Farrell hit the post with a relatively simple penalty effort, the handling mistakes continued from both sides and neither created much in the way of clear-cut chances. The Barbarians’ gritty and effective performance continued to put pressure on the Lions line, but their own unfamiliarity showed and they did not create anything more threatening than some pick and drives.

The first game of a tour is often a tough proposition only a few days after stepping off the plane, but that does not entirely account for the handling errors and missed tackles, especially as the Barbarians were also a scratch side, albeit not a jet-lagged one.

The provincial side did themselves proud, holding their own up front and looking lively out wide. Many of these players will break into Super Rugby in the near future, while others will return to their day jobs, having shown the incredible depth of New Zealand rugby.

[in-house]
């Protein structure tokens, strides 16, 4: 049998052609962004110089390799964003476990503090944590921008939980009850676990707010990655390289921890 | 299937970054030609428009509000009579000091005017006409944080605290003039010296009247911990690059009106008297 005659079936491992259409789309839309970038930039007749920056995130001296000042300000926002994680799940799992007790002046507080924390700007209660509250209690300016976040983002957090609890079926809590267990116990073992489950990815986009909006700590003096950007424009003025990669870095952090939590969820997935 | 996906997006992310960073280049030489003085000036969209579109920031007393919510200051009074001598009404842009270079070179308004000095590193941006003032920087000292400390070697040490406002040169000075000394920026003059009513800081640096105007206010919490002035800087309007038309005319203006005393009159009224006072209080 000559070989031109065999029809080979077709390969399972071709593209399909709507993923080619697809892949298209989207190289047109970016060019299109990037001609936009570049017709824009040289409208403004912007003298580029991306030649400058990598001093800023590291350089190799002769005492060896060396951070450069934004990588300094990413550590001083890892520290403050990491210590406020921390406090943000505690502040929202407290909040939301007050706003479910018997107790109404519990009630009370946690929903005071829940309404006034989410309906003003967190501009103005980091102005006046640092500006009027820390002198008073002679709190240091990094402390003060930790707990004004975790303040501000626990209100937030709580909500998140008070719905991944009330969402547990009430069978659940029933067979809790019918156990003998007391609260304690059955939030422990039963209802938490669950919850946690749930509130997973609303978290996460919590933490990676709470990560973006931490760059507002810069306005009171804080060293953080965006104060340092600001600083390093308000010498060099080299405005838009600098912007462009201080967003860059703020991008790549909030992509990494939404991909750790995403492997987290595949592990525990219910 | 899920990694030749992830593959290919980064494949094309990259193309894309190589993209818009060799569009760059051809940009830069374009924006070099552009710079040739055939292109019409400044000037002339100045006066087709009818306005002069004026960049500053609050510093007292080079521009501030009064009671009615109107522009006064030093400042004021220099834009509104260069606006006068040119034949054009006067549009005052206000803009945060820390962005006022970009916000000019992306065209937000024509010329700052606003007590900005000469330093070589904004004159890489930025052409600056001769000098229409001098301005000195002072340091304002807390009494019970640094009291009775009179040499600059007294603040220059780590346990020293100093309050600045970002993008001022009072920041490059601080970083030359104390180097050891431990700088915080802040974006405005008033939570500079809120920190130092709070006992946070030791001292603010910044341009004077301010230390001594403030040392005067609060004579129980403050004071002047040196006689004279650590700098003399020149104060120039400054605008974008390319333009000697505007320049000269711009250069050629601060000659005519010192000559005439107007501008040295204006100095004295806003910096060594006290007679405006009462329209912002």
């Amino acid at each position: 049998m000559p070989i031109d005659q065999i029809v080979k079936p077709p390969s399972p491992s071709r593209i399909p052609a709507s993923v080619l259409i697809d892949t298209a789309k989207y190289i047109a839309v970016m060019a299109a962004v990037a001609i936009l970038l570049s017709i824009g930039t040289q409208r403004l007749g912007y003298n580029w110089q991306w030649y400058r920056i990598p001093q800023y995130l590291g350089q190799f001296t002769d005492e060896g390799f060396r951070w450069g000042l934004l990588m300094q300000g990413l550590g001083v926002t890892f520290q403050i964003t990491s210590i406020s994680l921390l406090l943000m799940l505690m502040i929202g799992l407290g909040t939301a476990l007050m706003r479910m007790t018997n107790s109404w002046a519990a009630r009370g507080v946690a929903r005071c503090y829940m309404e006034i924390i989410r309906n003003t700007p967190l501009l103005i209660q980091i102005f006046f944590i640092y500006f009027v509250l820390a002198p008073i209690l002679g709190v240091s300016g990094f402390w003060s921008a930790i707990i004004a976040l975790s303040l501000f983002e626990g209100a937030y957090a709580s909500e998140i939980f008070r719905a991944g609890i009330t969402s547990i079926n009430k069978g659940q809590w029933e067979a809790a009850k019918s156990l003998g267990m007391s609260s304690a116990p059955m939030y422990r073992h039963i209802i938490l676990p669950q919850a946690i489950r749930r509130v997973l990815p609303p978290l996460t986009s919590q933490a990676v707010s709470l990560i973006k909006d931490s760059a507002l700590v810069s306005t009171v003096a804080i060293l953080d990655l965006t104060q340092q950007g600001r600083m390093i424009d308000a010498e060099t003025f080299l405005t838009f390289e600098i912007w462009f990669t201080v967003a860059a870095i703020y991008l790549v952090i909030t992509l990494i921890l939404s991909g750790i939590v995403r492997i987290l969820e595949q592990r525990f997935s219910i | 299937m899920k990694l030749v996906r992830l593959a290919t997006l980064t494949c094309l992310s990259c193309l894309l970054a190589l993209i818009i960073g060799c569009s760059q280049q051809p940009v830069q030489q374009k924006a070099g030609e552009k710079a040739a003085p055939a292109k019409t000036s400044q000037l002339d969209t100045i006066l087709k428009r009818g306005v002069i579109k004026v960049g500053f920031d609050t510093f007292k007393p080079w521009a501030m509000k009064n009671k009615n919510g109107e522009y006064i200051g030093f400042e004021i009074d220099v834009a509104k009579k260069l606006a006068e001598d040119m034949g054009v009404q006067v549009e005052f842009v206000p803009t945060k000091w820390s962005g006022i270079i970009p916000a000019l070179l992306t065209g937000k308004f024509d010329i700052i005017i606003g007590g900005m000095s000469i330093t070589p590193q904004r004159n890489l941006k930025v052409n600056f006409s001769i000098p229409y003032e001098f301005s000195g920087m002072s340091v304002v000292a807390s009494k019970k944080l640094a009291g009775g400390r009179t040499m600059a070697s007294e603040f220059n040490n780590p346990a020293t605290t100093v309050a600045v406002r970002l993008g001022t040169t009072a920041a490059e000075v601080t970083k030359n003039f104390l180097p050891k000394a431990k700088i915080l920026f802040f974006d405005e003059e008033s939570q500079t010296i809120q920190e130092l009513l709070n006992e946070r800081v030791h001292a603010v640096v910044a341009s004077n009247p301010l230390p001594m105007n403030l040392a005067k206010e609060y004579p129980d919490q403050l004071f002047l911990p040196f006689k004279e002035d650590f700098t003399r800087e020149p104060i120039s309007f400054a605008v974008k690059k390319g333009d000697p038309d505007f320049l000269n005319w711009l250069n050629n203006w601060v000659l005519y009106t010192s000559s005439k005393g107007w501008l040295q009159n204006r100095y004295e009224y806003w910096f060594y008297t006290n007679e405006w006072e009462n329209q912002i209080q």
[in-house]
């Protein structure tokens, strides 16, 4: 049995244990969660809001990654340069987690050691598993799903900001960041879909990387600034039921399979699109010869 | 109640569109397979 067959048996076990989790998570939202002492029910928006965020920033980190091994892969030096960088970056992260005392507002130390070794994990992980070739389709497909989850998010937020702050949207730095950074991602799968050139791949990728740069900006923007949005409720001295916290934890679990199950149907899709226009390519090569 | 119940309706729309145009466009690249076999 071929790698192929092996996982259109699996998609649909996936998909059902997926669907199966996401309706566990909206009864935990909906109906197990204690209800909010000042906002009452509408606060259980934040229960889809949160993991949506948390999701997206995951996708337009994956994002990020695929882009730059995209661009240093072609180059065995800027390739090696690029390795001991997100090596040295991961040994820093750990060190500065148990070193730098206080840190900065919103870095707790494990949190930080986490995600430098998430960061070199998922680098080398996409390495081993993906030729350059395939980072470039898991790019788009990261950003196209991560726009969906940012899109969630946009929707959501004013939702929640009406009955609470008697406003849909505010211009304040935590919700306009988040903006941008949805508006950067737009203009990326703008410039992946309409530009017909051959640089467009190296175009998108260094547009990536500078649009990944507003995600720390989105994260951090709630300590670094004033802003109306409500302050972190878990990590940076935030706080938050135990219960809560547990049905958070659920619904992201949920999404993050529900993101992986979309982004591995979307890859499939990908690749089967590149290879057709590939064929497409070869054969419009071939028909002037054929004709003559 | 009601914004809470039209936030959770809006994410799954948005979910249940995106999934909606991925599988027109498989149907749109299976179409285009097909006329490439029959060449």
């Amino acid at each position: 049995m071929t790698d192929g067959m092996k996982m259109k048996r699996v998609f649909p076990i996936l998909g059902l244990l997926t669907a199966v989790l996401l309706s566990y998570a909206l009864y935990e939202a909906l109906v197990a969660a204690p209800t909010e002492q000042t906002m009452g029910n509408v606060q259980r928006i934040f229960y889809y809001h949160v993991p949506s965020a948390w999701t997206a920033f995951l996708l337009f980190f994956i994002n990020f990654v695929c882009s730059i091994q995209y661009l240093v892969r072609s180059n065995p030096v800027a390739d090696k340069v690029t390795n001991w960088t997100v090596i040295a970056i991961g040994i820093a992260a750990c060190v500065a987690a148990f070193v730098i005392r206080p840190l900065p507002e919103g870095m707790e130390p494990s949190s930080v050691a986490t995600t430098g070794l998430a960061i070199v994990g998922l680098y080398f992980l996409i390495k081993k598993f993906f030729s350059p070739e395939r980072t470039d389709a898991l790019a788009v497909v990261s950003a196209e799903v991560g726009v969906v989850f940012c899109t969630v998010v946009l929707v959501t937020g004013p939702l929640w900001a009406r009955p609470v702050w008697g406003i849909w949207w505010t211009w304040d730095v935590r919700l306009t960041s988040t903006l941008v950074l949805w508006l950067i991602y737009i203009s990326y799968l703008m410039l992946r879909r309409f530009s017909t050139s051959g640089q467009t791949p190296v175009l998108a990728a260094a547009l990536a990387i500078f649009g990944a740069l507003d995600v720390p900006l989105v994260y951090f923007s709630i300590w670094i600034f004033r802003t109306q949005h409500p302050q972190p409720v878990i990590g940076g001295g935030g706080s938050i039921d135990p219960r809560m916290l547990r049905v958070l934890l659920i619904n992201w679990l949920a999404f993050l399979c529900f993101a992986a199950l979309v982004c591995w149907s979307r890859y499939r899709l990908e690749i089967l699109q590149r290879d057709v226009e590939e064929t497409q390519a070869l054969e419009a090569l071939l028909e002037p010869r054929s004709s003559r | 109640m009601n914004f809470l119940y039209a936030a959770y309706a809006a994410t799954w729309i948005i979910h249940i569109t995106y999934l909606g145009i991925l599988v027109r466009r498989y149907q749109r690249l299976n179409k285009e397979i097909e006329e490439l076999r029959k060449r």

STRANGE BEGINNINGS

The opening fixtures of Lions tours in the professional era have been a mixed bag. As in 2009, a composite team, a throwback to the amateur past, has proved a tougher opponent than the established teams the Lions have faced on other tours.

Then, a ‘Royal XV’ of non-Super Rugby players gave the Lions a scare with a typically competitive South African performance, while the Lions struggled to get going, before securing a hard-fought 37-25 win.

Other opening games have been regulation tour matches against professional opponents. In 2013, the Lions swept aside the Western Force, one of Australia’s five Super Rugby teams, 59-8, after stopping in Hong Kong to cruise past a group Barbarians players tired from a long season and too much partying.